However, you will have to use the mouse for some things that cannot be done with the keyboard, and some things are done faster/easier with the mouse.
Using 2-3 keys in combination is called a 'hotkey' combination. Usually, this is the fastest way to do things. It will save you a lot of time if you learn to use these hotkey combinations.
For example hitting the Ctl key and then while holding down the Ctl key, hitting the P key is a hotkey combination that will print whatever you are currently working on (document, picture, etc.). The notation that will be used is: Ctl+P.
Another combination is to hit one key and then hit another key. Example: Hitting the Alt key and then the F key. In most applications, this will open the File menu item(more on this later). The notation used is: Alt, F.
Generally though, when using a hotkey combination, you would hold down the first key, and then hit the second key. If there is a third key that needs to be pressed, you would first release the first 2 keys, and then hit the third key.
Probably the most useful hotkey combination is Alt+Tab. This lets you switch from one application to another, if you have more than one going. Hold down the Alt key, and then hit Tab. If you have more than one thing going, a little window will pop up that shows you all the applications that are active. Everytime you hit tab, it will highlight the icon for another application. When you release the Alt key, that application will get focus. Use Alt+Shift+Tab to move backwards. Open up a couple of applications and try it!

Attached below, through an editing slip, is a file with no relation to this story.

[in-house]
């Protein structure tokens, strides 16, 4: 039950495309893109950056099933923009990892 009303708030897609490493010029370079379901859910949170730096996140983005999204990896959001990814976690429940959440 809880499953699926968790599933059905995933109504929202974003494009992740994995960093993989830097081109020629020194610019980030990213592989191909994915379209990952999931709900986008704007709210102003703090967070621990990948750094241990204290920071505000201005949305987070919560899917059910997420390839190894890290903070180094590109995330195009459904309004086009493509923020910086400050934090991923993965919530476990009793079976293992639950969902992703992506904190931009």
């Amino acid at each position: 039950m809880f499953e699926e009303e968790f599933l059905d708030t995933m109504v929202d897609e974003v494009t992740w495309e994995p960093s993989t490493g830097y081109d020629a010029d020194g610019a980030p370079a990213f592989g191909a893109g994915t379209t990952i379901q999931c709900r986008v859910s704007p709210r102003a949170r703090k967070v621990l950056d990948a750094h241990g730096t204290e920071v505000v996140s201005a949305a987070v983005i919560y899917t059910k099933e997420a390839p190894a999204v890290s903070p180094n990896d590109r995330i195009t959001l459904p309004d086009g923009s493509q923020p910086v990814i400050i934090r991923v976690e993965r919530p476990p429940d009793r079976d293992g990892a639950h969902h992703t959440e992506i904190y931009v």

When your computer turns on, you will be looking at what is called your 'desktop'.
Everything you see on the desktop is actually within the 'desktop' folder on the hard disk. Windows just shows the contents of the desktop folder when it is running.
This desktop has little pictures on it that are called 'icons'. Most of these icons are 'shortcut icons' (or shortcuts). Each shortcut is a little file that 'points' to another file.
Double clicking on a shortcut is the SAME as double clicking on the file that the shortcut 'points' to, whether it is a data file, or an application program file.
Most of these shortcuts 'point' to application programs.
But they can also point to data files, or folders, etc.
The reason for using shortcuts is to get to things faster. Most of your application programs for instance live in the 'Program Files' folder. When new applications are installed, they usually get their own folder inside the Program Files folder. What the shortcut does is point to the application program file within the application's folder.